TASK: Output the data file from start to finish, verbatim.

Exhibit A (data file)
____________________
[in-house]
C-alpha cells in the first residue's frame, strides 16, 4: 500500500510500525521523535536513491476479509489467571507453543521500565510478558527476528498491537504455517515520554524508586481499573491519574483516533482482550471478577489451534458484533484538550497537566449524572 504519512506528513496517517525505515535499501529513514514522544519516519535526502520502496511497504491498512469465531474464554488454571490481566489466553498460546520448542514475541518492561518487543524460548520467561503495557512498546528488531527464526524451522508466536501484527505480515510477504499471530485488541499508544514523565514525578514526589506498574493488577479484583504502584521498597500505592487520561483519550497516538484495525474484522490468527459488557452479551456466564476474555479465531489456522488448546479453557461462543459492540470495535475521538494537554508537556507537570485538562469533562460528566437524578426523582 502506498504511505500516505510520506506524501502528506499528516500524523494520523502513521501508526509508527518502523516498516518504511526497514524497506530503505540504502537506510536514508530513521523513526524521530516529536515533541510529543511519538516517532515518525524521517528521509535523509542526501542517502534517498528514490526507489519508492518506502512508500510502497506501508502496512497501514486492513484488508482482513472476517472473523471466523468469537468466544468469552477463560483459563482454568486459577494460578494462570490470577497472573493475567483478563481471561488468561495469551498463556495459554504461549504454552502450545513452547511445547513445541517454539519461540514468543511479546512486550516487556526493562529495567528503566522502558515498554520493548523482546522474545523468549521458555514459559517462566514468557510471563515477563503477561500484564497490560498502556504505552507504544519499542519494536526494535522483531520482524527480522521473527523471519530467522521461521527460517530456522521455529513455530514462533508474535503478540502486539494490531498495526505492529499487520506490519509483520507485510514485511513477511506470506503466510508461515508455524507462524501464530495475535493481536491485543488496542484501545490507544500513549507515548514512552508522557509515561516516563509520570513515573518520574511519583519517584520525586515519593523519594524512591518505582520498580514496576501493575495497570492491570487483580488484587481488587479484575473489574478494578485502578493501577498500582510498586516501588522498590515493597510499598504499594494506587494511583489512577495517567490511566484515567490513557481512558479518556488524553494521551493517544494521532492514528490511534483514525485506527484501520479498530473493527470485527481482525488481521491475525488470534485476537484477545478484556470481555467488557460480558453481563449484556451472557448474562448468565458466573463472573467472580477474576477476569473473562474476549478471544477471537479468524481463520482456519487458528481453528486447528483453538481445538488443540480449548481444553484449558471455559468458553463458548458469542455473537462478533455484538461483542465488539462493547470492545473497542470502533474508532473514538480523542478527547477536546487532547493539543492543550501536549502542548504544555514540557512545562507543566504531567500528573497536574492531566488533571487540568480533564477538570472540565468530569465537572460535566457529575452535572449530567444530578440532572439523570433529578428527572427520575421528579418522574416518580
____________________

[in-house]
C-alpha cells in the first residue's frame, strides 16, 4: 500500500510500525521523535536513491476479509489467571507453543521500565510478558527476528498491537504455517515520554524508586481499573491519574483516533482482550471478577489451534458484533484538550497537566449524572 504519512506528513496517517525505515535499501529513514514522544519516519535526502520502496511497504491498512469465531474464554488454571490481566489466553498460546520448542514475541518492561518487543524460548520467561503495557512498546528488531527464526524451522508466536501484527505480515510477504499471530485488541499508544514523565514525578514526589506498574493488577479484583504502584521498597500505592487520561483519550497516538484495525474484522490468527459488557452479551456466564476474555479465531489456522488448546479453557461462543459492540470495535475521538494537554508537556507537570485538562469533562460528566437524578426523582 502506498504511505500516505510520506506524501502528506499528516500524523494520523502513521501508526509508527518502523516498516518504511526497514524497506530503505540504502537506510536514508530513521523513526524521530516529536515533541510529543511519538516517532515518525524521517528521509535523509542526501542517502534517498528514490526507489519508492518506502512508500510502497506501508502496512497501514486492513484488508482482513472476517472473523471466523468469537468466544468469552477463560483459563482454568486459577494460578494462570490470577497472573493475567483478563481471561488468561495469551498463556495459554504461549504454552502450545513452547511445547513445541517454539519461540514468543511479546512486550516487556526493562529495567528503566522502558515498554520493548523482546522474545523468549521458555514459559517462566514468557510471563515477563503477561500484564497490560498502556504505552507504544519499542519494536526494535522483531520482524527480522521473527523471519530467522521461521527460517530456522521455529513455530514462533508474535503478540502486539494490531498495526505492529499487520506490519509483520507485510514485511513477511506470506503466510508461515508455524507462524501464530495475535493481536491485543488496542484501545490507544500513549507515548514512552508522557509515561516516563509520570513515573518520574511519583519517584520525586515519593523519594524512591518505582520498580514496576501493575495497570492491570487483580488484587481488587479484575473489574478494578485502578493501577498500582510498586516501588522498590515493597510499598504499594494506587494511583489512577495517567490511566484515567490513557481512558479518556488524553494521551493517544494521532492514528490511534483514525485506527484501520479498530473493527470485527481482525488481521491475525488470534485476537484477545478484556470481555467488557460480558453481563449484556451472557448474562448468565458466573463472573467472580477474576477476569473473562474476549478471544477471537479468524481463520482456519487458528481453528486447528483453538481445538488443540480449548481444553484449558471455559468458553463458548458469542455473537462478533455484538461483542465488539462493547470492545473497542470502533474508532473514538480523542478527547477536546487532547493539543492543550501536549502542548504544555514540557512545562507543566504531567500528573497536574492531566488533571487540568480533564477538570472540565468530569465537572460535566457529575452535572449530567444530578440532572439523570433529578428527572427520575421528579418522574416518580